“Uh, I'm looking for a gift for my wife.”
You're looking at some items in a boutique. The salesperson asks if you need any help. You explain what you're shopping for.
Uh, I'm looking for a gift for my wife.
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English speakers use the sound "uh" when they're not exactly sure what to say next. You can use it in many different locations in a sentence:
Uh, yeah, I think that's right.
You, uh, soak the beans overnight, and then you cook them for, uh, for about two hours.
It was, uh, uh, last December, I think.
People don't usually say "uh" on purpose. It's a habit which can be annoying if someone over-uses it. If someone wants to sound very intelligent, they may try to train themselves not to use "uh" as much.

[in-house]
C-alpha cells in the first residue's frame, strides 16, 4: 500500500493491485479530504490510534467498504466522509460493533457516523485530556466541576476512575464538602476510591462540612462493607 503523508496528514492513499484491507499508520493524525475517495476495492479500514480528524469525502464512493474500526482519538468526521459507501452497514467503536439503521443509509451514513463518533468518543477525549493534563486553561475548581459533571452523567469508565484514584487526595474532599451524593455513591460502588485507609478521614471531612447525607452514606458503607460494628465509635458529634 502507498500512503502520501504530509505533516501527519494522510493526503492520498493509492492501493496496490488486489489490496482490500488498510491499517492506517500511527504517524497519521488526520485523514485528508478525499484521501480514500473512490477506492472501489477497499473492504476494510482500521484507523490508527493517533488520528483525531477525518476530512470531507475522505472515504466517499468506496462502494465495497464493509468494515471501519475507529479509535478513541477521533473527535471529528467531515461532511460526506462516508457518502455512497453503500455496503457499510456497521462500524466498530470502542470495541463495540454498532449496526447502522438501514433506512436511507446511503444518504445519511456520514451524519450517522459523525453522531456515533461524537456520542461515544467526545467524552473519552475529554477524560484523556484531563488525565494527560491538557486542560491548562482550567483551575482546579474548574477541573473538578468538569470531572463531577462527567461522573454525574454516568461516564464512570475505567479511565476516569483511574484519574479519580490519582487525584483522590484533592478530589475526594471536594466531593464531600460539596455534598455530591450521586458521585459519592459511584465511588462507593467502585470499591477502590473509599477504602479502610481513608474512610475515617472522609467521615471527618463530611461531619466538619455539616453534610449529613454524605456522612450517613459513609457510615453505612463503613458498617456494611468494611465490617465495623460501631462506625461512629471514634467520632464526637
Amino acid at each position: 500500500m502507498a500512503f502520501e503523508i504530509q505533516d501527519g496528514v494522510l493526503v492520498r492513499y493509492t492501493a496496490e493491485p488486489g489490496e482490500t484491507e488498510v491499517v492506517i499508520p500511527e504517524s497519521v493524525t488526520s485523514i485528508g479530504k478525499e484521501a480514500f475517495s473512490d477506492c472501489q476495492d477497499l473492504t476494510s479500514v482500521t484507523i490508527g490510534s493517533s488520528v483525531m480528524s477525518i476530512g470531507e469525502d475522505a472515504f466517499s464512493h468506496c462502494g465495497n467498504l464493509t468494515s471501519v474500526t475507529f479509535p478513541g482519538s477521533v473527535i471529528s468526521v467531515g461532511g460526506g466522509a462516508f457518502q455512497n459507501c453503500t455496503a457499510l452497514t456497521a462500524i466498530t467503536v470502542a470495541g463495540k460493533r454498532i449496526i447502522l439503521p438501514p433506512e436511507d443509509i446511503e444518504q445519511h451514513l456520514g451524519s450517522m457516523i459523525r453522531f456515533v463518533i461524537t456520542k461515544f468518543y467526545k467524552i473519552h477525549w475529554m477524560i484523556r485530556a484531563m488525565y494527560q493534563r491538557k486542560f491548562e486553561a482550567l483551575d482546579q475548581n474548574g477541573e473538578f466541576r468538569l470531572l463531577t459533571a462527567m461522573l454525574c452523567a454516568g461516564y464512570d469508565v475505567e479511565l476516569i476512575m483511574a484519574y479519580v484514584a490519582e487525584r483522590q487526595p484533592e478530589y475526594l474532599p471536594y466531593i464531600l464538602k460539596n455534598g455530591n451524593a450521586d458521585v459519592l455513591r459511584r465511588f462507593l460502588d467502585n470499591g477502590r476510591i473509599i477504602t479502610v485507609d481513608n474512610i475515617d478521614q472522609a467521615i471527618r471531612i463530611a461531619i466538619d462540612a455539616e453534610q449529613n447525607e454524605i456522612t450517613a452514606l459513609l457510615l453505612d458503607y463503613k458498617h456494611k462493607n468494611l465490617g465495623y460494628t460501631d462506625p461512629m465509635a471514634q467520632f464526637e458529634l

I'm looking for (something)
You can use the phrase "looking for ___" when someone is shopping and wants to find something that fits their needs or tastes.
I'm looking for a new pair of boots.
A: Are you looking for anything in particular?
B: No, I'm just looking around.
In English, we use both "gift" and "present" to talk about something special that you give to another person to show your care for them.
I got you a present!
We should get him a gift.
The word "gift" is a little more formal, while you might use "present" when talking to a child.